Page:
Tuesday, 20th February 2018


March 10 - 16 (2)

By Ralph John Mijares


ROXAS CITY–The group of businessman Manuel V. Pangilinan (MVP) made their assessments on possible livelihood projects in different parts of Capiz recently.

Jeffrey Tarayao, One MERALCO Foundation president, said that they might return to the province with some business development people to seek possible investment opportunities here.

“Gusto din naming makita ang opportunities for long-term participation in the growth of Capiz, maybe through business investments,” Tarayao said.

Also with Tarayao were Esther Santos of PLDT Smart Foundation and Menchie Silvestre of TV5’s Alagang Kapatid Foundation.

They will recommend possible assistance that can done by the MVP group.

Pangilinan was said to come to Capiz on March 16. But Tarayao did not confi rm it.

The group visited the towns of Pontevedra, Panay, President Roxas, and Pilar towns; and Roxas City.

Asked about possible recommendations, Tarayao said, “Obviously boats are very important. I guess the fishing industry, especially the fisher folk, needs much help.”

By Ralph John Mijares


ROXAS CITY—A party list representative recently discussed and consulted with Barangay Health Workers (BHWs) about her proposed bill for them.

ANG NARS Party – List Representative Leah Paquiz was in a forum on House Bill No. 3925 or the Barangay Health Workers and Services Reform Act of 2014 at the Provincial Capitol’s Hall of Governors recently here.


The forum was organized by the ANG NARS Party-List and the Public Services Labor Independent Confederation.

Paquiz aims to repeal Republic Act No. 7883 or the Barangay Health Workers Benefi ts and Incentives Act of 1995.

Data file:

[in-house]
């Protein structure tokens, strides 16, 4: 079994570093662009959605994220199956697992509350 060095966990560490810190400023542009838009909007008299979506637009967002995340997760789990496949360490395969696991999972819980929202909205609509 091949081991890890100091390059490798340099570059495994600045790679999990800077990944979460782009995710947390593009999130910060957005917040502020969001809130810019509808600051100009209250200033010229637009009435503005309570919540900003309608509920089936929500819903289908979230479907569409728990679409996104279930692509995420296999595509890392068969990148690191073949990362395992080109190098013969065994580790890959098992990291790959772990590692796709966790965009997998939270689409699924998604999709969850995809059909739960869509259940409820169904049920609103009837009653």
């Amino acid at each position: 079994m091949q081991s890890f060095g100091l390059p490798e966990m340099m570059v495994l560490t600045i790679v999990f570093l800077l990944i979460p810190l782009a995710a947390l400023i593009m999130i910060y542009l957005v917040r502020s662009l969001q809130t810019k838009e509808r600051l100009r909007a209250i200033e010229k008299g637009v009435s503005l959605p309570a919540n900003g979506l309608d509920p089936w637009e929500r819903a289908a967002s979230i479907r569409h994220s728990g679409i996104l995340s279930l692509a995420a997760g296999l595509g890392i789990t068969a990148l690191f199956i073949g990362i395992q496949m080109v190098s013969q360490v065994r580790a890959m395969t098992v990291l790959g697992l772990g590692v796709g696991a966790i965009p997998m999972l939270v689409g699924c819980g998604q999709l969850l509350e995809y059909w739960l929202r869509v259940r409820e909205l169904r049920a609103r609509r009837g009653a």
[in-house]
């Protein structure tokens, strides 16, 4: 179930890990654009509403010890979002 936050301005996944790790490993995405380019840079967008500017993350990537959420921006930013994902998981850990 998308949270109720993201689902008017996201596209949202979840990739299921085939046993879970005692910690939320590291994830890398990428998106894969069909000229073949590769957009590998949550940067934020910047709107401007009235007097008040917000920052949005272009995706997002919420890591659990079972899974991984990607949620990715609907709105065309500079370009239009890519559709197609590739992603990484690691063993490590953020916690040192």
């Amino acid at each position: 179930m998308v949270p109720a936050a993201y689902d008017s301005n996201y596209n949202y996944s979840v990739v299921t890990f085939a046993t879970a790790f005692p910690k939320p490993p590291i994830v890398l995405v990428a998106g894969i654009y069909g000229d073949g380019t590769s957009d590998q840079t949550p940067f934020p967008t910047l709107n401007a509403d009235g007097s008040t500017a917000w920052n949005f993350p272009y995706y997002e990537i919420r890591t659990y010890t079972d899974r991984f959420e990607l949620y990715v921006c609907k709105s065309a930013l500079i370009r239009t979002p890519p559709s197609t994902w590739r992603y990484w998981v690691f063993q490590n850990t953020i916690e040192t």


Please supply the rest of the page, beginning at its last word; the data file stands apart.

“Although R.A. 7883 provides for an opportunity for BHWS to obtain second grade eligibility, the process of arriving thereat seems unattainable, if not impossible,” Paquiz said in a copy of her proposed bill.

According to Paquiz, BHWs have been economically oppressed. “While the government is mindful that BHWs are volunteers, it is unmindful that being a BHW is their bread and butter.

While the nature of their work is full-time, BHWs are receiving an allowance ranging from P1,000 to P6,000.

This allowance is their only source of living, sans fixed income, benefits and incentives,” Paquiz added.

Some forum participants said that they receive none at all, even hazard pay.

Only one raised her hand after being asked about who had a regular job other than being a BHW.

They are also "at the mercy of local government officials, due to the absence of security of tenure", Paquiz said.

Further, "their continuous work is dependent on the political support they rendered to the incumbent official. BHWs are being terminated whimsically and capriciously by the local officials when their political pledge belongs to another."

For her part, "BHWs will have the same incentives and benefits under the Magna Carta for Public Health Workers."

Paquiz proposed that the BHW's entry pay level is equivalent to Salary Grade One or around P 8,000/month. They will also avail themselves of GSIS, Philhealth, and Pagibig benefits.

Also included among Paquiz's proposed reforms is the qualification for BHWs.

Upcoming BHWs must complete the Technical Education and Skills Development Authority (TESDA) BHW program or had undergone training by TESDA-accredited institutions, passed the training assessment and got their national certification.

Existing BHWs who have served at least two years from the bill's approval must have an assessment from TESDA accredited assessors and pass the equivalent national certification in order to be employed.

Veteran BHWs who met the qualifications are prioritized in hiring and placement.

Some participants did not want to have themselves assessed.

Also in the forum were a Provincial Health Office representative, among others.

Paquiz said that same forum will be held in Cebu and Davao.

At this writing, the bill has not been approved.